Isn’t it crazy that some farmhouse coffee tables can run close to a thousand dollars? I decided to build a diy coffee table because I didn’t have a large budget, but I wanted quality furniture.
Why You Should Make Your Own Farmhouse Coffee Table
This farmhouse coffee table will run you around just $40 or free, if you have extra scrap wood laying around.
You do not need a lot of wood to build a small to medium size table, especially if you are going for a simpler design.
The best part of building your own farmhouse coffee table is that you can design it exactly how you want for your space.
Your DIY coffee table can also, be painted or stained any color to perfectly match existing home decor.
I may mention my measurements, but I strongly encourage you to use your own measurements because it can be perfect for your area.
This DIY coffee table is rock solid and can handle spills, dings, and doubles as a bomb shelter.
Choose the Size of Your DIY Coffee Table
That said, figure out how tall and wide you want it first.
Use a tape measure and see what works for your area.
You can even cut out a piece of cardboard to see how it’ll fit.
I only had a small space to fit a coffee table, so my coffee table might look a little weird in the pictures.
Materials Required to Build a DIY Coffee Table
You’re going to need 2×10’s (or 2×12’s if you prefer) planks for the top, 2×4’s for the side skirt, and 4×4’s for the legs.
Yes, I said 4×4’s. If you want to sub out the 4×4’s, 2×4’s would do for the legs.
My farmhouse coffee table was built so I can take cover under it in the event of an earthquake, just kidding.
I actually just had some extra 4×4’s in my garage, so that is why I went with these for legs.
Why You Need a Kreg Jig!
To build a diy coffee table you will need wood glue, and most importantly, the Kreg Jig.
If you don’t know what the Kreg Jig is, check out my other post.
We explain why you need this tool and how to use it to build your own furniture.
Farmhouse Coffee Table Top
Figure out how wide you want your top, then determine how many pieces you need for that width.
In my case, I just wanted two 2×10’s for the top, which equals roughly 20 inches.
My top was just about 4 feet long, so I cut them to size.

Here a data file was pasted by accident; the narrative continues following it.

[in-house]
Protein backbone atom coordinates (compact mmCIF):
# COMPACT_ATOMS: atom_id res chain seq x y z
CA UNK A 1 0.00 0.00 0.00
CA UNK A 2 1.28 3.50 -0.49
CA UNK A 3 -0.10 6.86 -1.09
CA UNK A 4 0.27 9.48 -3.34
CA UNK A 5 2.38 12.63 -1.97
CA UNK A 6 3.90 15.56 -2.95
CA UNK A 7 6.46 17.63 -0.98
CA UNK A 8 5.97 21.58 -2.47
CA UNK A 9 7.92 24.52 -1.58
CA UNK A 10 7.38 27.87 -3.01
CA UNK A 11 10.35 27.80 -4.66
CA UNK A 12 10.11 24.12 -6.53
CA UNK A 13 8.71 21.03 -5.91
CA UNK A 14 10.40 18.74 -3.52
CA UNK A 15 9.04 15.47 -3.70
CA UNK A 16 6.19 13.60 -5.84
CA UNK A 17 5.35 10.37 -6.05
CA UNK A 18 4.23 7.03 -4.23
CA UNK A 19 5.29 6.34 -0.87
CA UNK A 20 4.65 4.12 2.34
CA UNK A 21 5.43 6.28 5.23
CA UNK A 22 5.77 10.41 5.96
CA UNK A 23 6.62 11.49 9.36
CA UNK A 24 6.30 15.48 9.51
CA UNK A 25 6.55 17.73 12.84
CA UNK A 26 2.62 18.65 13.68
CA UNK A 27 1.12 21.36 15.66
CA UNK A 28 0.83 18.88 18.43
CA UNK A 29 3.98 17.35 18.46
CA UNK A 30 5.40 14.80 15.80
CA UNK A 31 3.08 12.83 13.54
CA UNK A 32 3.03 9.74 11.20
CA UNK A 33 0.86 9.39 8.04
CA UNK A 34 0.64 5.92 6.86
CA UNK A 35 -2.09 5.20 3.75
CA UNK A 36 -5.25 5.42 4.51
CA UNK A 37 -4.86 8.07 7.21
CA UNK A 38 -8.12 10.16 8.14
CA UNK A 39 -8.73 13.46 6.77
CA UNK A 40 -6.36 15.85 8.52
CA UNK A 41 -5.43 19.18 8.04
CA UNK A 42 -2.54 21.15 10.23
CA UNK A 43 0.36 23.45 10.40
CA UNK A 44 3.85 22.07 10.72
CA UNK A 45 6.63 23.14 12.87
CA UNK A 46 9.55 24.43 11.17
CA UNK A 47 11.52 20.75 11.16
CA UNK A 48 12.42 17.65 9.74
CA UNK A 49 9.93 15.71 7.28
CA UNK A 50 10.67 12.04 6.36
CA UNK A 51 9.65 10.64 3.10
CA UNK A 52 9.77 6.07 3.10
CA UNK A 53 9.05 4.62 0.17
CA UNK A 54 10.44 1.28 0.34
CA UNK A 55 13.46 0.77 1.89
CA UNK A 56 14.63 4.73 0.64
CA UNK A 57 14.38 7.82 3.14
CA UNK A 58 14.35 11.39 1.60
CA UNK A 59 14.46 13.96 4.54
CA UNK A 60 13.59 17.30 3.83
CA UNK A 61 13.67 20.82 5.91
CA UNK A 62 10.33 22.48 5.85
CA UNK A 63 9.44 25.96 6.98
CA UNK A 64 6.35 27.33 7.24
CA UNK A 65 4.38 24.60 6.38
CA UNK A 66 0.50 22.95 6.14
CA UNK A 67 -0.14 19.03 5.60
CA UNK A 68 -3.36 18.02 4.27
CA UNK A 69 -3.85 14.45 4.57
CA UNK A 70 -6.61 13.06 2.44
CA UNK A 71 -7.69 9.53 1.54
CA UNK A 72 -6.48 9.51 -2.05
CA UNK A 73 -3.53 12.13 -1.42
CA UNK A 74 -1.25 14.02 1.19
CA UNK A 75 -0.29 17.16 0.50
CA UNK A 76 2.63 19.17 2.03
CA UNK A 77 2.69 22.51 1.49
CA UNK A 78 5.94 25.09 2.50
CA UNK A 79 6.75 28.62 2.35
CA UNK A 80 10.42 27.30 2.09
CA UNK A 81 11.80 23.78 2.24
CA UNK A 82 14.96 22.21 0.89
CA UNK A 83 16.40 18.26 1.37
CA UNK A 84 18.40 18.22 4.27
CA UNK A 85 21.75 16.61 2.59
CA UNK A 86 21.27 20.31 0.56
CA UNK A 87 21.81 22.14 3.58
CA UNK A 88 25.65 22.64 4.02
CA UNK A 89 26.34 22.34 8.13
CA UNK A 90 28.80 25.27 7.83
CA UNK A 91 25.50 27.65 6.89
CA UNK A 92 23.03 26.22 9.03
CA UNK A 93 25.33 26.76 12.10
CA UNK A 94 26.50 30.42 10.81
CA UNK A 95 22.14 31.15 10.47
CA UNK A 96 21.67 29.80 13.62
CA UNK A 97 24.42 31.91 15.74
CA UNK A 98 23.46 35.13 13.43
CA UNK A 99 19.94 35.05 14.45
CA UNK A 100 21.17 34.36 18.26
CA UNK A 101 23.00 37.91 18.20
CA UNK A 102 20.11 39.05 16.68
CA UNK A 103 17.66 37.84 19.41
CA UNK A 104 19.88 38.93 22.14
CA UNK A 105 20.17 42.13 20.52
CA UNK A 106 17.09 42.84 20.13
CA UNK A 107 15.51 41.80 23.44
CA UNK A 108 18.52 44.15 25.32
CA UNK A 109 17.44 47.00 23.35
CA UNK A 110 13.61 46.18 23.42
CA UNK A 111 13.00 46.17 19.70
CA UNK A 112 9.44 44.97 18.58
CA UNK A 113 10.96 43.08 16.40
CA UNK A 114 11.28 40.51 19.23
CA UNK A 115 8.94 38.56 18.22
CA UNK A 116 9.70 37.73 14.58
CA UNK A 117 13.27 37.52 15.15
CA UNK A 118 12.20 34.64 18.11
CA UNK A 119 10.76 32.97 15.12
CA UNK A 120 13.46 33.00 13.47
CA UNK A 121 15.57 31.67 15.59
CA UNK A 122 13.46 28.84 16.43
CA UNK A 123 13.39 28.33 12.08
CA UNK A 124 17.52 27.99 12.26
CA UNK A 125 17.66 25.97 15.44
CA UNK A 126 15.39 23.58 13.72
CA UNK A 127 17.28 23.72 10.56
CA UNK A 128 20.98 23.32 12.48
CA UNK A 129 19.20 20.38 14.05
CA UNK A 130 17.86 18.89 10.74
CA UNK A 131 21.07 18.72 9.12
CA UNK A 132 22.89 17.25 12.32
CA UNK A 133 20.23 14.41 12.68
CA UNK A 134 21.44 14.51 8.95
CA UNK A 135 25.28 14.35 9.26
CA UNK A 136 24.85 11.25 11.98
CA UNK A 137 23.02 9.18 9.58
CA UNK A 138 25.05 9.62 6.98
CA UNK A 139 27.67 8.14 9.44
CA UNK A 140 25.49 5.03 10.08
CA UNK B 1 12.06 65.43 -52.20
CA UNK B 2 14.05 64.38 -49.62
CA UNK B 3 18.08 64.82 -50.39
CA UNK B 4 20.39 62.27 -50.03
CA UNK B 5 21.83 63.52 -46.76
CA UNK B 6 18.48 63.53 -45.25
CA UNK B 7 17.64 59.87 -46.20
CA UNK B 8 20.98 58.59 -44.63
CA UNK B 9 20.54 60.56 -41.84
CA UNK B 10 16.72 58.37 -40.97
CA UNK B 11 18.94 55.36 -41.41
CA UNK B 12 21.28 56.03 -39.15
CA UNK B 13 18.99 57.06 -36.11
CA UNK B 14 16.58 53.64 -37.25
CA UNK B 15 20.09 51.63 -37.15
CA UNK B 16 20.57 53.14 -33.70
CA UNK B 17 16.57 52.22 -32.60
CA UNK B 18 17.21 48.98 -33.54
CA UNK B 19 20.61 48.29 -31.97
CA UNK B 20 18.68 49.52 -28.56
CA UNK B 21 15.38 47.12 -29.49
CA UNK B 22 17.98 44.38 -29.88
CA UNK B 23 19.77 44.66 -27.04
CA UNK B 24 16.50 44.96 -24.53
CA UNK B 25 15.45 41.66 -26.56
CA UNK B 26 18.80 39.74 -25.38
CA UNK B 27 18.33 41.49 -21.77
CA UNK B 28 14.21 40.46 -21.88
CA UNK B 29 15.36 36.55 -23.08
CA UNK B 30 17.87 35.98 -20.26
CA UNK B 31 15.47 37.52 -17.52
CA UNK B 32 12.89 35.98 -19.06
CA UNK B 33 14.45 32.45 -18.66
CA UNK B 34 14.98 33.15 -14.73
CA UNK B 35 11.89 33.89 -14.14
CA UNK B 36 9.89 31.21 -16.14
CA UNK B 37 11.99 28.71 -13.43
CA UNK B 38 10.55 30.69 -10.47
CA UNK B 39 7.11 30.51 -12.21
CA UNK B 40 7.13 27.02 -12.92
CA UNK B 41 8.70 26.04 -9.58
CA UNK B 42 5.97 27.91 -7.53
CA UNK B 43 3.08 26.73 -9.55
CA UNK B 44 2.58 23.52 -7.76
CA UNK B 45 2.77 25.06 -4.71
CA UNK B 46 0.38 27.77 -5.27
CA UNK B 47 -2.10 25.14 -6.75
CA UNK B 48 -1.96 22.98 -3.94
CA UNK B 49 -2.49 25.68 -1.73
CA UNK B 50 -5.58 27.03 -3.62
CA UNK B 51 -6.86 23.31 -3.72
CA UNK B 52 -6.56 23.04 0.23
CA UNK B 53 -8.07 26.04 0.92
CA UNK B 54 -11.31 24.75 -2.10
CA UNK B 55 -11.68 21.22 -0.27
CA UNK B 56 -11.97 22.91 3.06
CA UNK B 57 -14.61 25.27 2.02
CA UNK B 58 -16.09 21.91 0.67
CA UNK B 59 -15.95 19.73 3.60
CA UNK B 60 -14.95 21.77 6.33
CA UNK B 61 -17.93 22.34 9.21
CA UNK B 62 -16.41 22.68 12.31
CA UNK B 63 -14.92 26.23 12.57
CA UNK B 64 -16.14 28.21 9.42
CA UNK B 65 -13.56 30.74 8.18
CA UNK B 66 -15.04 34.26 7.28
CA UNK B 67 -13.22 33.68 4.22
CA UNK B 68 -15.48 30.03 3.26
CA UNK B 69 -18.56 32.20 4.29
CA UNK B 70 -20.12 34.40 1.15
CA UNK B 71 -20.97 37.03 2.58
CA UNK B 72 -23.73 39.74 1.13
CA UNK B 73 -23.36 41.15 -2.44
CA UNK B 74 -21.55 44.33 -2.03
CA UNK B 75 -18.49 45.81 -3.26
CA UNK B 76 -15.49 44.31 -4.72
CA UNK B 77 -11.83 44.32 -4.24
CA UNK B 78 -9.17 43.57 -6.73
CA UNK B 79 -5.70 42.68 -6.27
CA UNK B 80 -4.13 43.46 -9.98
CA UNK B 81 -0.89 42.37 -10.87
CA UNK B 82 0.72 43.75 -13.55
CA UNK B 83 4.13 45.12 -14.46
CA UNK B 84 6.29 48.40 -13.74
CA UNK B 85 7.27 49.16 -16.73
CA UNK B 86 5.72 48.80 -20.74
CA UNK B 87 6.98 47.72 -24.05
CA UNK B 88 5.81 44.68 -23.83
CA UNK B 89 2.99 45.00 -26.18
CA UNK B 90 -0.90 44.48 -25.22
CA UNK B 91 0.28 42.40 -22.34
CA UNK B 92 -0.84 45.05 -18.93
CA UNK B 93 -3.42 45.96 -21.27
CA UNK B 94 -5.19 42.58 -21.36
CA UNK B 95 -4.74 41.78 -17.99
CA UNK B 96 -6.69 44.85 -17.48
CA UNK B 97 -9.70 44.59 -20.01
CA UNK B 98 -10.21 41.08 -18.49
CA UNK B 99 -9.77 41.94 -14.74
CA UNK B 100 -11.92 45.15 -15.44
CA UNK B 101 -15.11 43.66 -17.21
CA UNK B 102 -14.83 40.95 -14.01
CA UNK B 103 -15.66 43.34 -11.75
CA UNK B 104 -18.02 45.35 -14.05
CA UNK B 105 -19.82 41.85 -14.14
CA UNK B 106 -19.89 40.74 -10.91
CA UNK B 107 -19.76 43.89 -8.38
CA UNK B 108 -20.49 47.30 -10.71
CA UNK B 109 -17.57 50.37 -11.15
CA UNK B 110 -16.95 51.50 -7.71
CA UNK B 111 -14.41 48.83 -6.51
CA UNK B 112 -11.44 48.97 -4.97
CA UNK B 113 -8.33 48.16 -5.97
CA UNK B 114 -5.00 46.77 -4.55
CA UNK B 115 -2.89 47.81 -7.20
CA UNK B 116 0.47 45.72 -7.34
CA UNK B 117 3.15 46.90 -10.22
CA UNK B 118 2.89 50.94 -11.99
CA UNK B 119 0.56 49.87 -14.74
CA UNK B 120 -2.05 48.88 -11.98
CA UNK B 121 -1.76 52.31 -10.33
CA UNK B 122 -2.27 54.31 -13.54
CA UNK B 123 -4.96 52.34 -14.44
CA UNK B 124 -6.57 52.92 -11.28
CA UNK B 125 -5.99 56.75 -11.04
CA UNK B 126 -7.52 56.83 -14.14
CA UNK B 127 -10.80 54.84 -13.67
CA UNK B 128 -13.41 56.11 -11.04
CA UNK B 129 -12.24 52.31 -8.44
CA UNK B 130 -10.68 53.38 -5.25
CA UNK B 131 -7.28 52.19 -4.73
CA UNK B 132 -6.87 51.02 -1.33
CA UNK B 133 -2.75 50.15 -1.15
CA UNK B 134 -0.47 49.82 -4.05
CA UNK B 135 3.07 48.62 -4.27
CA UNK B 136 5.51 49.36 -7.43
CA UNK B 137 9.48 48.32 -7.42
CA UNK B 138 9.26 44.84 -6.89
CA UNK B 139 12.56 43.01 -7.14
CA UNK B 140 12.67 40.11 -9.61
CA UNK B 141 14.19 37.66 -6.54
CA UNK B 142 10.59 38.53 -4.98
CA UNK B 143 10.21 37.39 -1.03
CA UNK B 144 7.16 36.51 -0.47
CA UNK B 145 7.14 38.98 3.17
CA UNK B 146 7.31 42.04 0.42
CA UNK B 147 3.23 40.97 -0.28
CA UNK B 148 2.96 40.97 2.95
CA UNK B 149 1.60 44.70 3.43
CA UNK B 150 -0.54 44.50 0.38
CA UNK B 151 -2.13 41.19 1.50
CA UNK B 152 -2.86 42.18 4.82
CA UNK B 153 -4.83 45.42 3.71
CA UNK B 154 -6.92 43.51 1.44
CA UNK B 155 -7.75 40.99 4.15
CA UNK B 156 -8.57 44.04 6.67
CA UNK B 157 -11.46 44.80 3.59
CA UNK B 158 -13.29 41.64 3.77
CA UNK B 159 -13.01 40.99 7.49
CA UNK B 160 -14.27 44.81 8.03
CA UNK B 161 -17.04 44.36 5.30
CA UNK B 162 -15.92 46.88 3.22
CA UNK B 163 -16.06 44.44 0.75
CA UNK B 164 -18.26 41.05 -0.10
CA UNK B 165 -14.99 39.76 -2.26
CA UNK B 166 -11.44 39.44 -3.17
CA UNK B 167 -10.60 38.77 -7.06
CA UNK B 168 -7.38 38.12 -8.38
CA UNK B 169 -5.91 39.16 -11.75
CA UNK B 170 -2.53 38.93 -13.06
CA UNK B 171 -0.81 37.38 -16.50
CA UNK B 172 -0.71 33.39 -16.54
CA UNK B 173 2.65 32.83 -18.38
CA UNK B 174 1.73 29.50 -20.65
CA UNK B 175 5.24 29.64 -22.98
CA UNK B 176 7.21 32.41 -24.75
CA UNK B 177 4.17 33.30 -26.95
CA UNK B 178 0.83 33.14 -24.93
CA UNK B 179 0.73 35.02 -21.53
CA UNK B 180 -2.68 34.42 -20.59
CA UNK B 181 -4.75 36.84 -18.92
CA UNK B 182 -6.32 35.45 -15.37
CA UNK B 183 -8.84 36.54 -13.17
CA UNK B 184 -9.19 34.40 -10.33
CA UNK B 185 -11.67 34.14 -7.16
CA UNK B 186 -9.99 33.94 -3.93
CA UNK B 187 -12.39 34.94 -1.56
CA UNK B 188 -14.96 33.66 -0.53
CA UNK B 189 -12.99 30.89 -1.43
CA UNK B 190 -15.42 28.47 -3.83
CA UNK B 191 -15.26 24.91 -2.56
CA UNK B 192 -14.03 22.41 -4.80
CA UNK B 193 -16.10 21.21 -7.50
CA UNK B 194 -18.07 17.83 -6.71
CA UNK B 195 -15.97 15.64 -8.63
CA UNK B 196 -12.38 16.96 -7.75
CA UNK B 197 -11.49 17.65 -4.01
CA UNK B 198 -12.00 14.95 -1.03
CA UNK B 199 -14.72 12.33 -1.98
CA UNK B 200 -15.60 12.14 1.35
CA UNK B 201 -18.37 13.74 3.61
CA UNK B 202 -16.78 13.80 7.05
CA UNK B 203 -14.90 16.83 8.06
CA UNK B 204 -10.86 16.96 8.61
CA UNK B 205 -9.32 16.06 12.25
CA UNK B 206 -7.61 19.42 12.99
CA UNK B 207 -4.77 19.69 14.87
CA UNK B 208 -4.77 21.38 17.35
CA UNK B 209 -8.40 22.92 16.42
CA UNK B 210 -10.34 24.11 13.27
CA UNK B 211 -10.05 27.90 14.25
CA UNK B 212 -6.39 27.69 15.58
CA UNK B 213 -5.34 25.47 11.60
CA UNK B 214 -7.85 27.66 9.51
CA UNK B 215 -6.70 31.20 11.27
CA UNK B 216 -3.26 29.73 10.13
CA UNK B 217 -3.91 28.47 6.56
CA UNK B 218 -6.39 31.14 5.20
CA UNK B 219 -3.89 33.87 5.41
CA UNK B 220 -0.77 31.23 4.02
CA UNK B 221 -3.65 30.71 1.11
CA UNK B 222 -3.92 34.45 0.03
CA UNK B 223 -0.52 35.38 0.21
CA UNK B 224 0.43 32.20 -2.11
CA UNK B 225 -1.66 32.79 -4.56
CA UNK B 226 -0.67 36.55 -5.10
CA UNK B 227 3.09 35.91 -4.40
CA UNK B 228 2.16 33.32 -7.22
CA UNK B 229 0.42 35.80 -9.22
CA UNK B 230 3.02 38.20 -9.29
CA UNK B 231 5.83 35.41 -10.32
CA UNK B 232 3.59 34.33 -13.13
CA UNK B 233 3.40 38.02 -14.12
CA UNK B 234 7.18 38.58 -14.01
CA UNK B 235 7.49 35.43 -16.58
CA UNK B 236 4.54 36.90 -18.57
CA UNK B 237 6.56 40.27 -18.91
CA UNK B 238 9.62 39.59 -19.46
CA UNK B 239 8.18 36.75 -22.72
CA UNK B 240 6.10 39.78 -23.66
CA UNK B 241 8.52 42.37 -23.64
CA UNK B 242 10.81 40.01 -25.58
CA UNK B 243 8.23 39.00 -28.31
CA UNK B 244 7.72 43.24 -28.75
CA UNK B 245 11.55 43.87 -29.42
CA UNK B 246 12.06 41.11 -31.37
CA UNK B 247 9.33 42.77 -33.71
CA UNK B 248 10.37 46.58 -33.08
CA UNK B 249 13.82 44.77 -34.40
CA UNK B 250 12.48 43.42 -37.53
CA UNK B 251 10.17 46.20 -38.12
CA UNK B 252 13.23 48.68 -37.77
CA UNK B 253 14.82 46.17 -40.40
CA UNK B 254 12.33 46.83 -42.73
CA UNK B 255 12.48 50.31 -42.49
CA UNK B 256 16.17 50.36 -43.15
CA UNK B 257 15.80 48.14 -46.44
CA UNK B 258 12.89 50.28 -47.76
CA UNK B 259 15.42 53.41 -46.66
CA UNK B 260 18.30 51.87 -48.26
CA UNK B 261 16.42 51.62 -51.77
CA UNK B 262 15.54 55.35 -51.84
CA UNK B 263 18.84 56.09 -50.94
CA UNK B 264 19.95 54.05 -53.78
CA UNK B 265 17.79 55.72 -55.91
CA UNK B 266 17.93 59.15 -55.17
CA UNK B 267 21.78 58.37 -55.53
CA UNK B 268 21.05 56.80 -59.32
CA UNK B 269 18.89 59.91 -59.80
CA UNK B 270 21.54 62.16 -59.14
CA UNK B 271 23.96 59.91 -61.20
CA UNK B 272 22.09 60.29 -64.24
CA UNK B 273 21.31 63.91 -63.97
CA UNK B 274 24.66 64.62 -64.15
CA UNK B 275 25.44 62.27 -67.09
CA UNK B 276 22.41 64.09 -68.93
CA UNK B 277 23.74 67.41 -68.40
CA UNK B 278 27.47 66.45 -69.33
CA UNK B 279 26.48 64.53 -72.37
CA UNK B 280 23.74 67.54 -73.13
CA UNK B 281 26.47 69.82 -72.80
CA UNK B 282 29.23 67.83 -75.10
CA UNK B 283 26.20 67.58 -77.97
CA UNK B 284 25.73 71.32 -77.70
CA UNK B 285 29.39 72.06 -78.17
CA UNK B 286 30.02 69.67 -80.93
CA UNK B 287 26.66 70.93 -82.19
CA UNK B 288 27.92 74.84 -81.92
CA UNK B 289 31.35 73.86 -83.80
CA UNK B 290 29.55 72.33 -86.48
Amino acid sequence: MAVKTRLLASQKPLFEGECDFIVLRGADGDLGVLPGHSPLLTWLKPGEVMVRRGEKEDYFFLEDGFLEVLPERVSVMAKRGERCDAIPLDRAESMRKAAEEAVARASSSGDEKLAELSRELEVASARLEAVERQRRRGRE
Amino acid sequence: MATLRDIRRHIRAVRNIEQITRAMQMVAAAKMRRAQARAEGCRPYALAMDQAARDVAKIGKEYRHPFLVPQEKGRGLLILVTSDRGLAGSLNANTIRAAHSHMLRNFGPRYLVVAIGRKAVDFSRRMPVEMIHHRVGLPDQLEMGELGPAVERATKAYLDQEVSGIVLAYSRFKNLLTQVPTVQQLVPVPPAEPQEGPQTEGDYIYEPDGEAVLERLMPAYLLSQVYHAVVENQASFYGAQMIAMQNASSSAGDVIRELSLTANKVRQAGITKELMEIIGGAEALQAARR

Then lay them next to each other, and put a mark every 8 inches or so.
Those marks will be where you drill your holes with the Kreg Jig.
You want to mark both boards every 8 inches, but stagger the holes.
After you have your marks, drill the appropriate holes with the Kreg Jig.
Now that the holes are drilled, put wood glue between the boards before screwing them together.
Start in the middle and work your way to the outsides when putting in screws.
Kneel on one of the planks so it won’t move when screwing in the other one.
The boards should be are aligned on both ends and flush.
Wait for the glue to dry before moving on to the next part.
Building the Side Skirts
First, cut all 4 legs to the height you prefer then place the kegs on the table top, while it’s laying face down.
I would place them an inch or two in from each of the four corners.
After that trace a line around the legs, then measure the distance between each leg.
That’s the size that you’ll want to cut all 4 side skirts.
Before you mark the holes to connect the side skirts to the table top, make 2 additional pocket holes on each end of each board, where they will connect to the legs.
Mark those first then mark every 8 or 6 inches from those “side holes”.
You can see what I mean in the above picture.
After the holes are drilled, align them on the table top with the marks you traced for your legs.
Use wood glue again to adhere them before screwing them on.
Make sure the screws are not long enough to go through the top of the table.
Wipe up any excess wood glue.
How to Add Legs to the Coffee Table
The legs are the easiest because there’s only one place they can fit.
You don’t have to use wood glue here if you think you’ll take it apart, but I did for extra support.
Now align the legs in the empty corners and screw them in with the pocket holes.
How to Build a Cross Brace
To help support the farmhouse coffee table, you should a cross brace, or “cross rail”, as seen above.
The brace would lay straight across or like in the picture.
You would adhere those in a similar fashion that you did the side braces, like in the picture.
After that, the last things to do is sand the entire table, and paint or stain it whatever color you want.
When you do that, check out my other post on must have paint products.
I built this table to actually be of use and accommodate life things, without having to worry about it get dirty, messy, or dinged up. Let me know how your farmhouse coffee table turned out!
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